Northern Gascoyne River Borefield

The livelihood of many Carnarvon residents relies directly on groundwater. In the Northern Gascoyne River borefield project, Global Groundwater worked closely with clients and liaised with all stakeholders over a long period to achieve the desired outcome of responsible, sustainable groundwater development to support expansion of the horticultural industry and regional prosperity.

From the first plantings of banana suckers near Carnarvon in 1928 to now, the Carnarvon irrigation district has grown to be a vital horticultural precinct in Western Australia responsible for produce worth about $75,000,000 per annum. Plantations extend along both sides of the Gascoyne River from 5 to 20km upstream of the river mouth.

Groundwater drawn from a large alluvial aquifer beneath the Gascoyne River and recharged by river flows is the lifeblood of this horticultural precinct. Initially, private growers drew their own supplies from within or adjacent to their plantations but lack of supply and degrading water quality from over-pumping between river flows repeatedly caused problems during periods when river flows were infrequent. By the 1970s a public water supply area had been established on the south side of the river upstream of the plantations to about 50 km above the river mouth from which water was piped downstream to the plantations.

The public borefield on the south side of the river supplied the horticultural precinct with irrigation water from the 1970s until now and little interest was shown in developing the northern side of the river for additional groundwater supplies. However, in 2004, the Western Australian Government began evaluating the potential of the north side of the river to provide additional groundwater resources in support of opening more land for horticulture. Global Groundwater has worked closely with Government in conducting a groundwater exploration and development program that has seen the NGR established on the north side of the river to provide an additional 2.8 GL of low salinity groundwater for horticulture. The NGR borefield extends from about 20 to 30km upstream of the river mouth and plans are currently in place to increase capacity within its currently developed area to 3.6 GL and to extend the borefield a further 23.5 km upstream to access an additional 3.3 GL, depending on allocation limits established by the regulator.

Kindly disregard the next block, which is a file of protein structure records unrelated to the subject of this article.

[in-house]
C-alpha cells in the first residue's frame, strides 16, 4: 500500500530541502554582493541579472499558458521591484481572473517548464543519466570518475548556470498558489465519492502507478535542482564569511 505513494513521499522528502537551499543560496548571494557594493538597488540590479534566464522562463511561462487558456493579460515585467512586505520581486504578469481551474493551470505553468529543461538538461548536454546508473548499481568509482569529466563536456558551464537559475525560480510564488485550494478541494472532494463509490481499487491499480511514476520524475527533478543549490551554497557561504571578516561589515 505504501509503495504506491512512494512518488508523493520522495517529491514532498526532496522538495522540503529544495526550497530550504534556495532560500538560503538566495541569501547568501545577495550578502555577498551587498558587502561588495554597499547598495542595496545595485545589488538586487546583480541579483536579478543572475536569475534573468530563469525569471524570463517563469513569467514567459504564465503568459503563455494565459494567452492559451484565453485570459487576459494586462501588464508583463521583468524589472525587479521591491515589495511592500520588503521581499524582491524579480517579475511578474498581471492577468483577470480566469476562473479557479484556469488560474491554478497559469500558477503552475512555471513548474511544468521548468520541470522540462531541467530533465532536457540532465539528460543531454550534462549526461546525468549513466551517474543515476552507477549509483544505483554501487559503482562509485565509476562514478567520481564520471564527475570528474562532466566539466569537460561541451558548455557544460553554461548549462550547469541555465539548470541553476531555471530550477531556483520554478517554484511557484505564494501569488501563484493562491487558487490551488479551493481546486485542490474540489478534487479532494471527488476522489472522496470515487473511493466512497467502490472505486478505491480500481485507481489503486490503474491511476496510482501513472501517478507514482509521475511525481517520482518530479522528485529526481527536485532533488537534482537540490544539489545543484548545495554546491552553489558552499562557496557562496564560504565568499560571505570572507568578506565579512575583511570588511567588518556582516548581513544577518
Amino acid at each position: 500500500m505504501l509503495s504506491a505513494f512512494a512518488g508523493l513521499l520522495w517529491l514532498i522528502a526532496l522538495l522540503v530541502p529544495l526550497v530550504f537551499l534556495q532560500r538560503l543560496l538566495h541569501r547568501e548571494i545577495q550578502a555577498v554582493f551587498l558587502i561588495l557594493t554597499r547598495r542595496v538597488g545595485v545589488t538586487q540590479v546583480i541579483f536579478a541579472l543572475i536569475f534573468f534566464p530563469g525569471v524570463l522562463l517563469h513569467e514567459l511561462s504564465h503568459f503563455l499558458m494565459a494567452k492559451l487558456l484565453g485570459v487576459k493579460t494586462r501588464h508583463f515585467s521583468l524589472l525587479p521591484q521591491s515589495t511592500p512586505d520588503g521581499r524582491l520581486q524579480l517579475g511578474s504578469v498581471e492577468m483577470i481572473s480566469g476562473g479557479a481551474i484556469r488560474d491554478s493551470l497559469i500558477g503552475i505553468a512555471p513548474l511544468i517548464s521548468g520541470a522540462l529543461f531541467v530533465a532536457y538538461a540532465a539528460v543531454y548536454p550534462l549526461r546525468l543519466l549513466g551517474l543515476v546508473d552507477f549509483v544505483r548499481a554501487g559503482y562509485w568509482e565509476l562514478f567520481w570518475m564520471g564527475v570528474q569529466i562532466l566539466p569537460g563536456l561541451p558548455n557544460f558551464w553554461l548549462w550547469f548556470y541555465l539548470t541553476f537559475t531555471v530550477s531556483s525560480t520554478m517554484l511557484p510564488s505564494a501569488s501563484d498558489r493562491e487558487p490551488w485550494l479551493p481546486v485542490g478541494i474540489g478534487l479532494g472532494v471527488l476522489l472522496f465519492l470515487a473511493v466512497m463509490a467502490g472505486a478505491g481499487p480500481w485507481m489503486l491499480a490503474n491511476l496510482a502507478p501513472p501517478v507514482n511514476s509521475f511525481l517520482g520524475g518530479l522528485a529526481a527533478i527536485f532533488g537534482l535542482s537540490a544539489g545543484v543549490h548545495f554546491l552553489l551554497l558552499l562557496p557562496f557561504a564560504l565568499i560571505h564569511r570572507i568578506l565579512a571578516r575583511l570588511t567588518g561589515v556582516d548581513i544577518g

Global Groundwater supervised the establishment of the NGR borefield for Government in several drilling programs in 2005/2006 and again in 2010. Bore data is available from our online database. We also assist Gascoyne Water Cooperative (GWC) who now operate the borefield, in meeting their regulatory requirements.